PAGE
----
“That’s where we see smaller groups of seven or fewer physicians start floundering. What we’ve observed in urology is that once you get to seven or more docs, you need to have a dedicated business person as opposed to an office manager or a managing partner. There’s just too much to do.”
But many physician consolidation transactions are not helping practices create the business infrastructure necessary for survival in the current economy. Instead, practice leaders are putting their business in the hands of actors who may not have value on the mind.
For example, partnering with a private equity firm may help some practices stay afloat financially. However, the firm’s ultimate goal for partnering with the practice may not give physicians the long-term, strategic help they need.
Some private equity firms have the goal of selling to a larger firm, Kapoor warned. Therefore, investing in a practice’s transformation into a value-adding organization is not a top priority. Those investments could dilute from the practice’s purchase price.
Practices with the goal of strategic growth need to make sure they are selecting the right partner. While some private equity firms and corporate sponsors may help practices survive, partnering with peers may be a better option for small and independent practices.
IMP took the latter route and plans to expand further thanks to the success of the business model in their market.
“We want to be able to work with other major urology players in the United States that also share the vision of growth and create an infrastructure by which we can share everybody’s best practices,” Kapoor explained.
“For example, we happen to be really good at revenue cycle management. Our operating costs are among the lowest in the United States. If we take what we do well and we can scale it, then we can help others achieve value. And other practices may have call centers, a great group purchasing option, clinical cycle management, or oncology care management pathways that we could learn from.”
IMP already has some of the infrastructure necessary to scale the business model and share best practices.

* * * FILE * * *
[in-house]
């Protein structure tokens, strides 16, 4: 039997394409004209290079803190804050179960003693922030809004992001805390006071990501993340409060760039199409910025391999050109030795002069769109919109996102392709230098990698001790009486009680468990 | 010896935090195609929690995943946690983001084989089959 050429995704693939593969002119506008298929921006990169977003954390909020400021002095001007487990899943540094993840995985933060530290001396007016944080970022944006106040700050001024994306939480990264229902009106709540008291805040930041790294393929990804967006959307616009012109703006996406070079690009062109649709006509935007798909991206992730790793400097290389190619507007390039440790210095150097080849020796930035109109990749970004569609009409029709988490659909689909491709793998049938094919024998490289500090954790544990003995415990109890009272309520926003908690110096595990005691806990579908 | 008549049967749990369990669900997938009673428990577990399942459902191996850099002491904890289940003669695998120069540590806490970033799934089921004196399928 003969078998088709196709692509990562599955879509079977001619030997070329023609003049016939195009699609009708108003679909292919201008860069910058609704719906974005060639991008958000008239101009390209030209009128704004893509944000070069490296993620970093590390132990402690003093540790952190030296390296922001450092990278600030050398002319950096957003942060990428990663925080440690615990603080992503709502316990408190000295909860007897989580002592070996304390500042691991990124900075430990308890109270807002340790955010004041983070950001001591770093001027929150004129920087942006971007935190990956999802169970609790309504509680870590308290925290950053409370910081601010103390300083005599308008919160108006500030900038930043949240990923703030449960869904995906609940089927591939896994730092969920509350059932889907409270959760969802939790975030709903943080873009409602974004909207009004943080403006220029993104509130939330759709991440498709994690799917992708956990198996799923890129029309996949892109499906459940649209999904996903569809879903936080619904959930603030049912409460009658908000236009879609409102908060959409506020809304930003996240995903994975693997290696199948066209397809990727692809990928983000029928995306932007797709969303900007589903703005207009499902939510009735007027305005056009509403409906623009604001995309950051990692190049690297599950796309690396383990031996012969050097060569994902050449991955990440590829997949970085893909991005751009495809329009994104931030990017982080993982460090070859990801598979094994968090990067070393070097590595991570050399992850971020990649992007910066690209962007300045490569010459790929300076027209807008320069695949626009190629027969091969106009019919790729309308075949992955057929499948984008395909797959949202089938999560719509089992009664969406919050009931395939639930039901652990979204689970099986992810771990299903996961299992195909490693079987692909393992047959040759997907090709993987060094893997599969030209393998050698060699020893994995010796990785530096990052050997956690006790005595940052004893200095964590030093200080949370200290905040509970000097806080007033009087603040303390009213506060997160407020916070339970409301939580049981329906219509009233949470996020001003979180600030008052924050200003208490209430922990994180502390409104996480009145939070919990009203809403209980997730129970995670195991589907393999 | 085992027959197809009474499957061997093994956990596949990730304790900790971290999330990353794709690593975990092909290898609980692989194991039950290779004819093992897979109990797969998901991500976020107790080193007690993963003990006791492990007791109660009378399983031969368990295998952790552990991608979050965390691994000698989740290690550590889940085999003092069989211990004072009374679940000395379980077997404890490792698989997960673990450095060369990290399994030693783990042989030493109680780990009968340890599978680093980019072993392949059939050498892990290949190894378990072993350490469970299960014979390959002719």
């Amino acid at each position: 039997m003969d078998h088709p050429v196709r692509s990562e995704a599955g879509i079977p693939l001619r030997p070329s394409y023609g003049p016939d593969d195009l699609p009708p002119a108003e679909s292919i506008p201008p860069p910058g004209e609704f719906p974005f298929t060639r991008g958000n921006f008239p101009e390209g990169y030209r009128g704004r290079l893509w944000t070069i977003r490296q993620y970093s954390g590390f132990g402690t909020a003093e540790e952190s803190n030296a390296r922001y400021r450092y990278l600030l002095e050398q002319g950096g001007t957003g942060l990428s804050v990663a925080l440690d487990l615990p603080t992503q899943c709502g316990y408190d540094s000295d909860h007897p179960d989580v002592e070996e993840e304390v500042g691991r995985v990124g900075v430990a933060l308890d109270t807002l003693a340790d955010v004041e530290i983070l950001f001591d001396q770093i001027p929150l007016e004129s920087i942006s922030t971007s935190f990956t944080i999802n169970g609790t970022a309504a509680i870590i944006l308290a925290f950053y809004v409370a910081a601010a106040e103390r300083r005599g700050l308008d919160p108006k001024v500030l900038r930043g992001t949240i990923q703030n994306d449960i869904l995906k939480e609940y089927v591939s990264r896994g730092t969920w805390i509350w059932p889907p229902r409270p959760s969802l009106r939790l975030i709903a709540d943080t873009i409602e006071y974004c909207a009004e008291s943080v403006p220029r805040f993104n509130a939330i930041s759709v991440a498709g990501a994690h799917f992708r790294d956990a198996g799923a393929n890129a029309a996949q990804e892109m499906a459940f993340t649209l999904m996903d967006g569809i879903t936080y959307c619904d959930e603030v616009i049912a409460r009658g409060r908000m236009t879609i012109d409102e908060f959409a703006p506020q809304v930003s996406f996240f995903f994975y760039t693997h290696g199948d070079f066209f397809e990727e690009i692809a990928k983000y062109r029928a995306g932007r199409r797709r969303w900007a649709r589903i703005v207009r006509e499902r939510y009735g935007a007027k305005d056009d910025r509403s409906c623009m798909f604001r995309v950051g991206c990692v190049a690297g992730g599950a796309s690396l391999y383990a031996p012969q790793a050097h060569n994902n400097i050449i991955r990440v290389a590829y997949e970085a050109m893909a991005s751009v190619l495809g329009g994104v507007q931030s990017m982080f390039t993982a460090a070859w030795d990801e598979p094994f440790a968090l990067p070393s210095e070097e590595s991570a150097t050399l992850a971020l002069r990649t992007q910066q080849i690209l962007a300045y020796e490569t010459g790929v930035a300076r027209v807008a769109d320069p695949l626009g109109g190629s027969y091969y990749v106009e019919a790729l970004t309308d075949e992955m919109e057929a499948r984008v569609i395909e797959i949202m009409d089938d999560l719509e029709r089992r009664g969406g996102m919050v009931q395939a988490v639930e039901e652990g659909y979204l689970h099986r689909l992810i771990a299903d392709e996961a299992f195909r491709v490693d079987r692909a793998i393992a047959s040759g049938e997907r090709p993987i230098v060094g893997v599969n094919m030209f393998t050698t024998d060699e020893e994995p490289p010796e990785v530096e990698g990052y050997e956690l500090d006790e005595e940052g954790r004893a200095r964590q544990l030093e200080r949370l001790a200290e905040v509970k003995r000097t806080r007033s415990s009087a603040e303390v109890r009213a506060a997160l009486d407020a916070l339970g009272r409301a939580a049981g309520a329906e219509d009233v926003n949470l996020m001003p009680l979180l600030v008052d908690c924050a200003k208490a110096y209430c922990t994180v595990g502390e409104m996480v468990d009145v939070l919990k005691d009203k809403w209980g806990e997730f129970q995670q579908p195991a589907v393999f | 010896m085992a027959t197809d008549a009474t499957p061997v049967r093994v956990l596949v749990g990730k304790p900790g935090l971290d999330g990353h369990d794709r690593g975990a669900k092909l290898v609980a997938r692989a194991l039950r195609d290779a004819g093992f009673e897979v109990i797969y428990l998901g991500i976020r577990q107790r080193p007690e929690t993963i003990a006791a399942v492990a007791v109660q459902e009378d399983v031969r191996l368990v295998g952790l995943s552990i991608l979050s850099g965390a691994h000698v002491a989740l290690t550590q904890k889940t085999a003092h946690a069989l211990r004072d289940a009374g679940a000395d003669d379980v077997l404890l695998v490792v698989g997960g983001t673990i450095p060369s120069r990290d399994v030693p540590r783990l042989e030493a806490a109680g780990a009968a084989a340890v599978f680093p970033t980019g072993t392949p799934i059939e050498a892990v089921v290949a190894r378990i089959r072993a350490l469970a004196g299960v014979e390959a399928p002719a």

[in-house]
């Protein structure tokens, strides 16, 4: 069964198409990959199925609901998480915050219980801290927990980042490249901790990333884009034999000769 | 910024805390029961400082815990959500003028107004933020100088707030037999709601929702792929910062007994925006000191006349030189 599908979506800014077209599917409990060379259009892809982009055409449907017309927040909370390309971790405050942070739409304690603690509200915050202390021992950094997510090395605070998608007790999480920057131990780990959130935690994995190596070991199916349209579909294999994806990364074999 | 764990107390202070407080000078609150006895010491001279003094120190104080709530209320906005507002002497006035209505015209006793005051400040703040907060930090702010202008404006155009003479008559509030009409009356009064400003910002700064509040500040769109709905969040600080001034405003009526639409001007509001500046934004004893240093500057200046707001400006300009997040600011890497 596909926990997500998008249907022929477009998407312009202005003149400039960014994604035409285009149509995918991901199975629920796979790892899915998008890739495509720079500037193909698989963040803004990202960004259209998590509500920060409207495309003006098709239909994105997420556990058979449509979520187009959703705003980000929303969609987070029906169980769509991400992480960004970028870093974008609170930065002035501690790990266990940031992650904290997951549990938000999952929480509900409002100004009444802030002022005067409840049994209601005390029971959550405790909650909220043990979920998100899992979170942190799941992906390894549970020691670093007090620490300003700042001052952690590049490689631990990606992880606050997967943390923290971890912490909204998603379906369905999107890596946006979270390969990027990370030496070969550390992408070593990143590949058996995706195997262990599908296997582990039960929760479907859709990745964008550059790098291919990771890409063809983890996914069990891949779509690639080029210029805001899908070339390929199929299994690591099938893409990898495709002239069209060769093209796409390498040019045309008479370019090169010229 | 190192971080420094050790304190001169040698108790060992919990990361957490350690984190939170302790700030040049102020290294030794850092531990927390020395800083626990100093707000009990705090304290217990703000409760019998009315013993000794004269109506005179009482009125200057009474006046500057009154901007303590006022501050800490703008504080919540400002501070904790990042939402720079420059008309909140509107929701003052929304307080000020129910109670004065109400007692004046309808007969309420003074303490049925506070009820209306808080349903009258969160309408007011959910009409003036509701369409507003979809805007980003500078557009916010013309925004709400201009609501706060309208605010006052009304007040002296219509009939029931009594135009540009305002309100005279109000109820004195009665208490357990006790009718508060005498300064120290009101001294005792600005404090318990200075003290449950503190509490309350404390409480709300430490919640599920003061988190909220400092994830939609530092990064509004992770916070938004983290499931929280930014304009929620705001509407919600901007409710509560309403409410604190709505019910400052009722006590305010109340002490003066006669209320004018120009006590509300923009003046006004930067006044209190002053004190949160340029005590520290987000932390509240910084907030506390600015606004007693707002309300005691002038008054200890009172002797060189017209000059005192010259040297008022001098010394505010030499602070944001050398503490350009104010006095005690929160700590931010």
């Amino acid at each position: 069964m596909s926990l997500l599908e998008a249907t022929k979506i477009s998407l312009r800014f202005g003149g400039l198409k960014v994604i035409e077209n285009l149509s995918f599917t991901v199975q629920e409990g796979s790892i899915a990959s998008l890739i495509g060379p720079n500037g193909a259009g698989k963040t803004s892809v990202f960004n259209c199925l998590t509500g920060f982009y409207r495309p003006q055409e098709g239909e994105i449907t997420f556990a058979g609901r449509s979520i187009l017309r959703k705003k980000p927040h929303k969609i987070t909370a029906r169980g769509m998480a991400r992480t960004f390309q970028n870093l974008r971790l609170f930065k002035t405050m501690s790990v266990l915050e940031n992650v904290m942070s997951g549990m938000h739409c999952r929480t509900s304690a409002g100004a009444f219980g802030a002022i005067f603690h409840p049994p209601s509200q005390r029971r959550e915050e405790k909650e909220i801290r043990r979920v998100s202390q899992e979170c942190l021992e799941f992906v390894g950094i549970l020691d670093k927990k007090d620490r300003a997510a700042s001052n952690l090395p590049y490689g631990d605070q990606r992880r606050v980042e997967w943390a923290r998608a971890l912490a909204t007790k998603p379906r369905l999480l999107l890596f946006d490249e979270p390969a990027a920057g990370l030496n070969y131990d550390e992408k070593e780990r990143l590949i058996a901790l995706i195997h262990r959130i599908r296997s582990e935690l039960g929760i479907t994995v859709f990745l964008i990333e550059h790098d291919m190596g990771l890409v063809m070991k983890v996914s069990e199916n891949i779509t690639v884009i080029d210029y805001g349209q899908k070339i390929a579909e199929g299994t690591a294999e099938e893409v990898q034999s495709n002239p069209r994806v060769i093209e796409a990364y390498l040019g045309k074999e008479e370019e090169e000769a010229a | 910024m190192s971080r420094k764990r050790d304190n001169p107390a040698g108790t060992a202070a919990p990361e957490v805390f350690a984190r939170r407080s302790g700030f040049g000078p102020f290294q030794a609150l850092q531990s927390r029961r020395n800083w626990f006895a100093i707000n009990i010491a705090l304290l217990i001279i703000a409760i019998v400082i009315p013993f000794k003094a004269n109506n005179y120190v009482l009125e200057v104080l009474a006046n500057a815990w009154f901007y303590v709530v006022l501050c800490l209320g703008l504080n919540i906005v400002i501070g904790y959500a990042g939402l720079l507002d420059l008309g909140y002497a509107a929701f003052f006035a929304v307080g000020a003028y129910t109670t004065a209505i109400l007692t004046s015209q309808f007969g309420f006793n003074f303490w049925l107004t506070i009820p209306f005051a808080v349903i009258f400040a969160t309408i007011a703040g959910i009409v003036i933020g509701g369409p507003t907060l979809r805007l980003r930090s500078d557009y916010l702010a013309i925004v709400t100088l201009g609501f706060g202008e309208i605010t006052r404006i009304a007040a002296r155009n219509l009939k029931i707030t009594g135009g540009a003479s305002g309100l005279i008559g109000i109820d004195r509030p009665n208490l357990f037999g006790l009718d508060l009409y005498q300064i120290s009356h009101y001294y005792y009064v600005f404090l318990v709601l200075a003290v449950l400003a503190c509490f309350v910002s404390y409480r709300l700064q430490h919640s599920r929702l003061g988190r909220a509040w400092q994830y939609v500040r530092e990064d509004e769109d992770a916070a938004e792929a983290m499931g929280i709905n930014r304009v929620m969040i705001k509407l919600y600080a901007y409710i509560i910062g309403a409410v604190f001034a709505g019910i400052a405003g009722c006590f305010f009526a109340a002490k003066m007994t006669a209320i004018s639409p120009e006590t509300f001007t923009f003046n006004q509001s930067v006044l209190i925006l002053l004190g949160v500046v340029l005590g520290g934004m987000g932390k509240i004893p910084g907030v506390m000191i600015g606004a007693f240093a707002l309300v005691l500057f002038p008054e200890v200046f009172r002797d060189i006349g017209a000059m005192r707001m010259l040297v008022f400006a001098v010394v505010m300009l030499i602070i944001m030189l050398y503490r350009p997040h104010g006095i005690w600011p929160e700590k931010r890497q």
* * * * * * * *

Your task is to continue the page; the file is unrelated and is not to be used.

“We have offices ranging from Rockland County all the way east to Fort Jefferson. The demographics of my office in the South Bronx and the demographics of my office in Bay Shore are not even remotely alike,” he explained.
“We’ve had to put in infrastructure that enables us to function in a wildly-diverse environment,” he continued. “Our entire office and structure with 50 different offices in eight different counties is built on a tech engine. Everything is being run virtually. There’s no reason why we can’t do that across more providers as well. We should be leveraging technology to be transformative.”
“The ideal is to share some of these best practices, whether it be RCM, call centers, group purchasing, or other types of administrative functions. None of those functions have to be done on site all the time. We can do from anywhere.”
IMP intends to explore how much more they can scale the business model and realize efficiencies by doing so. The group is currently in discussions with other practices across the US to outsource business operations through a centralized management services organization (MSO).
Shifting the business operations will help the group focus on delivering high-quality, lower cost care, which will demonstrate the group’s value to consumers and payers.
“We’re in a declining revenue market,” Kapoor stressed. “We’re getting paid less and less to do our services. But to make more by leveraging margins in a disappearing market is not a long-term strategy for success. You have to be able to demonstrate that you’re creating value in the market.”